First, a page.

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Planet Money
2:58 pm
Fri September 7, 2012

The Economics Of Stealing Bikes

Originally published on Fri September 7, 2012 6:18 pm

The normal bike market is pretty straightforward — supplier, middleman and buyer. The market for stolen bikes has the same roles, but different players. Here's a quick look at how it works.

The Supplier

The supplier, instead of Schwinn or Cannondale, is the bike thief.

Hal Ruzzal, a bike mechanic at Bicycle Habitat in Manhattan, describes two types of thieves.

Thief Type 1: "Your standard drug addict."

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Mom And Dad's Record Collection
2:51 pm
Fri September 7, 2012

'American Pie' And The Box Of Records A Father Left Behind

Mel Fisher Ostrowski played Don McLean's American Pie until she "learned every word."
Courtesy of the artist

Originally published on Fri September 7, 2012 6:18 pm

This summer, All Things Considered has asked listeners and guests to share a personal memory of one song discovered through their parents' record collection.

NPR listener Mel Fisher Ostrowski wrote in to tell us about how Don McLean's "American Pie" helped her "bridge a gap between my long-deceased father and baby boy." Hear the radio version at the audio link above — and read a lightly edited version of Ostrowski's original letter to NPR below.

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It's All Politics
2:23 pm
Fri September 7, 2012

Deflating Jobs Report May Not Move The Needle On The Election

President Obama spoke at a campaign event at Strawbery Banke Museum in Portsmouth, N.H., on Friday.
Pablo Martinez Monsivais AP

Originally published on Fri September 7, 2012 2:52 pm

It wasn't what President Obama was hoping for: another disappointing jobs report the morning after he accepted the Democratic nomination and asked Americans to stay the course.

The U.S. economy added just 96,000 jobs last month, according to the Labor Department, and a drop in the unemployment rate to 8.1 percent was mostly due to people giving up on job searches.

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Book Reviews
2:04 pm
Fri September 7, 2012

Safe Landing For 'Stag's Leap'?

Originally published on Fri September 7, 2012 6:18 pm

What do you do when, after 30 years, your husband tells you he is leaving you for someone else? If you're poet Sharon Olds, you grab your spiral-bound notebook and write about it. And though the marriage ended in 1997, she has waited 15 years to tell us about it — half as long as her marriage lasted.

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Science
1:56 pm
Fri September 7, 2012

Tour A Bat Cave

Transcript

IRA FLATOW, HOST:

Joining us now is Flora Lichtman, our multimedia editor, with our Video Pick this week.

FLORA LICHTMAN, BYLINE: This week, Ira, we're going to the bat cave. Well...

FLATOW: I saw the movie, you know. So not that, not that, I know.

LICHTMAN: Exactly. Another bat cave.

FLATOW: Oh, shucks.

(LAUGHTER)

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Music Interviews
1:55 pm
Fri September 7, 2012

Fresh Air Remembers Grammy Winner Hal David

Burt Bacharach with Hal David (right).
Lawrence Lucier Getty Images

Originally published on Fri September 7, 2012 5:23 pm

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Health
1:51 pm
Fri September 7, 2012

The Secrets In A Cigarette

Transcript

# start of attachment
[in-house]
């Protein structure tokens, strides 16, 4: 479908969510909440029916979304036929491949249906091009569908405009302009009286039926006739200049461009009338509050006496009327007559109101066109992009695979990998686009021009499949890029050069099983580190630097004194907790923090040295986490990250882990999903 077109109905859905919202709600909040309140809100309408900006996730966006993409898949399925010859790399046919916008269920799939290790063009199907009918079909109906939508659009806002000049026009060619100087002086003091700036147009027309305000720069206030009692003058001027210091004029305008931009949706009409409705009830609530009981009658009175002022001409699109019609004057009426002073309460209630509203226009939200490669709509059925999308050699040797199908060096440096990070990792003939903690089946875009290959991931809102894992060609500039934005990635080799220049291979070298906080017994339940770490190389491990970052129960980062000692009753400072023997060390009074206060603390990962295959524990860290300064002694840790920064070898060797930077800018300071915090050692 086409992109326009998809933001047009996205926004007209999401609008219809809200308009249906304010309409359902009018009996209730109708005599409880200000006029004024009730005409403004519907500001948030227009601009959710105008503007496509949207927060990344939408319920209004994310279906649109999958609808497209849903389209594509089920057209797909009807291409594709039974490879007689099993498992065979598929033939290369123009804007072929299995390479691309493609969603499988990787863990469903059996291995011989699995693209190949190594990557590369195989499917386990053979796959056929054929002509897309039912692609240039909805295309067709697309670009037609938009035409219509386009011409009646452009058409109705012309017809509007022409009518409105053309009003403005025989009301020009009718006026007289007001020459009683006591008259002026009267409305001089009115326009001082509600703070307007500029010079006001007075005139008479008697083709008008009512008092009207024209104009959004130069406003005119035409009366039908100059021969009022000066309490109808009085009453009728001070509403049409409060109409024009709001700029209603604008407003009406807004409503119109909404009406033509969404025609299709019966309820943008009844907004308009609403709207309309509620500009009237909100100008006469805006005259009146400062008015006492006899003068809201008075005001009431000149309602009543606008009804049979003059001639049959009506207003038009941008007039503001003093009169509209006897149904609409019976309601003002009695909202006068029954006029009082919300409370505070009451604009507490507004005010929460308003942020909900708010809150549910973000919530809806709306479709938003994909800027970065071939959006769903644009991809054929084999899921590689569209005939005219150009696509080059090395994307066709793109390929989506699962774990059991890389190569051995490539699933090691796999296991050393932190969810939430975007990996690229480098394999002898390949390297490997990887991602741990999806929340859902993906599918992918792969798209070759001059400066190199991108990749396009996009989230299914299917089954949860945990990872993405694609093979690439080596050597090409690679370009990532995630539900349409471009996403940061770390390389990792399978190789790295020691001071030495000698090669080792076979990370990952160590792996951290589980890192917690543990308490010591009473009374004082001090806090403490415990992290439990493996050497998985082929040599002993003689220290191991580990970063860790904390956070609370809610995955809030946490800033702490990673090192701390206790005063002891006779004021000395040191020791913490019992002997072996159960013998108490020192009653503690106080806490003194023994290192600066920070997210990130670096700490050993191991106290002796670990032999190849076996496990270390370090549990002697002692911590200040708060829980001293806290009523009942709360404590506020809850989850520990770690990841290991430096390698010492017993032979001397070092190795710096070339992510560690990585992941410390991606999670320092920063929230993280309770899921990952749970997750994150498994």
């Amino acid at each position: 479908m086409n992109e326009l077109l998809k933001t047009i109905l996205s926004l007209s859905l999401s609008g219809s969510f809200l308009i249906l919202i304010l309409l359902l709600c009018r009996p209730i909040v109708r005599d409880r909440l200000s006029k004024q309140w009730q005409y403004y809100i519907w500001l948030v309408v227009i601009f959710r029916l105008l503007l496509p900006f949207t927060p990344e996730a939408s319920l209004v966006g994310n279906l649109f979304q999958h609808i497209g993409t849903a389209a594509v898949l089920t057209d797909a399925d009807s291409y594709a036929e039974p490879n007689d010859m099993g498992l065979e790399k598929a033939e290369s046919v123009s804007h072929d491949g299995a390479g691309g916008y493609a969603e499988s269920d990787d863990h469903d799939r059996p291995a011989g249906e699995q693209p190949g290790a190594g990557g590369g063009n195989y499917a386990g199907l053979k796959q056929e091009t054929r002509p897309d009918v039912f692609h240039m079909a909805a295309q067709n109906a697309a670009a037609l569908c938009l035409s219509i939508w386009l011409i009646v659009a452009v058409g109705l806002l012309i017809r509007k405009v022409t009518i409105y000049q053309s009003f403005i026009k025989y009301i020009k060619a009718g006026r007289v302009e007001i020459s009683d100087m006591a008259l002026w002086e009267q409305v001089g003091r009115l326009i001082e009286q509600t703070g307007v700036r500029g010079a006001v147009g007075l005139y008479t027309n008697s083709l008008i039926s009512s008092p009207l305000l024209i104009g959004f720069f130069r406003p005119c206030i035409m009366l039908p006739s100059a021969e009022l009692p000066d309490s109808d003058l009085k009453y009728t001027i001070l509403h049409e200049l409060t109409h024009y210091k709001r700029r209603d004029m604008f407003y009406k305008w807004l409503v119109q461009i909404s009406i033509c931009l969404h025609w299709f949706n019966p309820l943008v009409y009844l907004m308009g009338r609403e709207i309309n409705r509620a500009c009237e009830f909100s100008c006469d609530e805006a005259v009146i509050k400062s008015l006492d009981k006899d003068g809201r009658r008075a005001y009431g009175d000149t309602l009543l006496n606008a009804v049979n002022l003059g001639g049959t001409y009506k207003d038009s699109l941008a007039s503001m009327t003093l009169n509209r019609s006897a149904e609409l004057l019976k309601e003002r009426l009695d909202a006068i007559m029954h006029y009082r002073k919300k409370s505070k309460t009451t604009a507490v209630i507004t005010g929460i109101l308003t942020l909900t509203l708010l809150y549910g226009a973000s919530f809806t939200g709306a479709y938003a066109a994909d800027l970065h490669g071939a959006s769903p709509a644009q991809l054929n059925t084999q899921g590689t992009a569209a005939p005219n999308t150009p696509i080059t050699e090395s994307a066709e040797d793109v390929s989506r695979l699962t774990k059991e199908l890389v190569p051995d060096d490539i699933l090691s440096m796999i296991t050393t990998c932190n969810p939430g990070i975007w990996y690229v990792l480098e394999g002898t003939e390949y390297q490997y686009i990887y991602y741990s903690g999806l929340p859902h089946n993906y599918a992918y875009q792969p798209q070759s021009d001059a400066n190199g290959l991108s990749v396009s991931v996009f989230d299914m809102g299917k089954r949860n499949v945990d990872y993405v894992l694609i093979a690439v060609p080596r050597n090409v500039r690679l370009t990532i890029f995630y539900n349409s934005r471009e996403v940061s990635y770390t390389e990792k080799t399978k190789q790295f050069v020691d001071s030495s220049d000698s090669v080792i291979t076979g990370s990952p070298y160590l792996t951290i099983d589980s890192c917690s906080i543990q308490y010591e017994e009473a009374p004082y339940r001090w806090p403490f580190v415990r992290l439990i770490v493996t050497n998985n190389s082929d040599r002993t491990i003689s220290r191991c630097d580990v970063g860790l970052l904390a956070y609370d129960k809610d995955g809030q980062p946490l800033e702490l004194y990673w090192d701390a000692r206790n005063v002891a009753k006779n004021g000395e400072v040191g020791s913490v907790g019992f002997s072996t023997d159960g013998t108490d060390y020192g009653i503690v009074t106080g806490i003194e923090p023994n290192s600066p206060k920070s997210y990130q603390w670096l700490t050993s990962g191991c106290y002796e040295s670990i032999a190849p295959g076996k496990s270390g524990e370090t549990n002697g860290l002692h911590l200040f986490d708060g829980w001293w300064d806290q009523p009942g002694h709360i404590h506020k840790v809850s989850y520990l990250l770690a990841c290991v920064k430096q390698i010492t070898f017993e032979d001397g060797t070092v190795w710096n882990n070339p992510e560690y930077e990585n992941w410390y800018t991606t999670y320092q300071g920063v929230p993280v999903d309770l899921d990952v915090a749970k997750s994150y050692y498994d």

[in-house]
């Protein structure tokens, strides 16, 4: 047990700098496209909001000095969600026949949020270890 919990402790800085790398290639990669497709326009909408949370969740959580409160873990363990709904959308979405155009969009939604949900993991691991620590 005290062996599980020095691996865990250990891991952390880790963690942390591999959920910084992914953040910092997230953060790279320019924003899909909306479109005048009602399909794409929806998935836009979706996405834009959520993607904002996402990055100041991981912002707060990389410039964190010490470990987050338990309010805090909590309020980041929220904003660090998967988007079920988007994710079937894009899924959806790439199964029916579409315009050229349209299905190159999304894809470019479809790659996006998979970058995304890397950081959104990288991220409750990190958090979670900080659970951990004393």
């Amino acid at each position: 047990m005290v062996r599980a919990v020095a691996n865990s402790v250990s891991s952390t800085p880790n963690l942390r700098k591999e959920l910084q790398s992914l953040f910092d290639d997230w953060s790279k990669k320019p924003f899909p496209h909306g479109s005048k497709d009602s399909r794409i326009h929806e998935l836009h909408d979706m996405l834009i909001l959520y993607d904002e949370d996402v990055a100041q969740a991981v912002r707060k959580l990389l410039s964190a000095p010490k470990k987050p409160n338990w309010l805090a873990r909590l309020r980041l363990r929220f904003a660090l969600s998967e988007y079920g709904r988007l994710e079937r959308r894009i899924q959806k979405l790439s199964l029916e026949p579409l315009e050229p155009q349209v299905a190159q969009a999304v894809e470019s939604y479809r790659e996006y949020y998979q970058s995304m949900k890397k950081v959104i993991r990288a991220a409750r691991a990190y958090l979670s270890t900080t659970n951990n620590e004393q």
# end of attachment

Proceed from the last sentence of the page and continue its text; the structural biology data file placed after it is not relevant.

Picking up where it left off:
IRA FLATOW, HOST:

This is SCIENCE FRIDAY. I'm Ira Flatow. In a few days, my next guest will be in Florida. He's going there to testify against Big Tobacco in a lawsuit brought by a smoker with health problems. Oh, you didn't know that tobacco lawsuits like this are still going on today? You certainly don't hear a lot about them in the news. But some 8,000 more cases just like this one exist in Florida alone.

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Science
1:47 pm
Fri September 7, 2012

The Importance of Strange Science

Transcript

IRA FLATOW, HOST:

This is SCIENCE FRIDAY. I'm Ira Flatow. Consider the shrew, a small harmless, nearly blind animal. If you were to find one scrambling across your kitchen floor, you might shriek or stomp on it. Shrews look a lot like mice. Or you could catch it and release it outside. But what if you ate the shrew, whole, instead? No, you don't debone it. You don't even chew it. You just hack the tail off and swallow it whole. Why? Well, for science, of course.

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Health
1:45 pm
Fri September 7, 2012

Study May Link Pro Football, Brain Decline

Transcript

IRA FLATOW, HOST:

This is SCIENCE FRIDAY, I'm Ira Flatow. Football season is getting into full swing this week: tailgating parties, point spreads, Tim Tebow. But amid all the excitement of a new season comes an old and disturbing ghost. This week, a new study finds that pro football players may be more likely to die from various neurodegenerative diseases, such as Alzheimer's or ALS, more likely than the rest of us.

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NPR Story
1:38 pm
Fri September 7, 2012

Tracking Viruses From Animals To People

Originally published on Fri September 7, 2012 2:04 pm

Transcript

IRA FLATOW, HOST:

I'm Ira Flatow. This is SCIENCE FRIDAY. We're going to talk now about West Nile virus, it showed up in 48 states, reports in viruses in either people or birds or mosquitoes, and it's not exactly clear just why the virus is so widespread this year or why the state of Texas has been particularly hard-hit.

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NPR Story
1:38 pm
Fri September 7, 2012

Oregon Power Project Needs The Motion Of The Ocean

Originally published on Fri September 7, 2012 1:59 pm

Transcript

IRA FLATOW, HOST: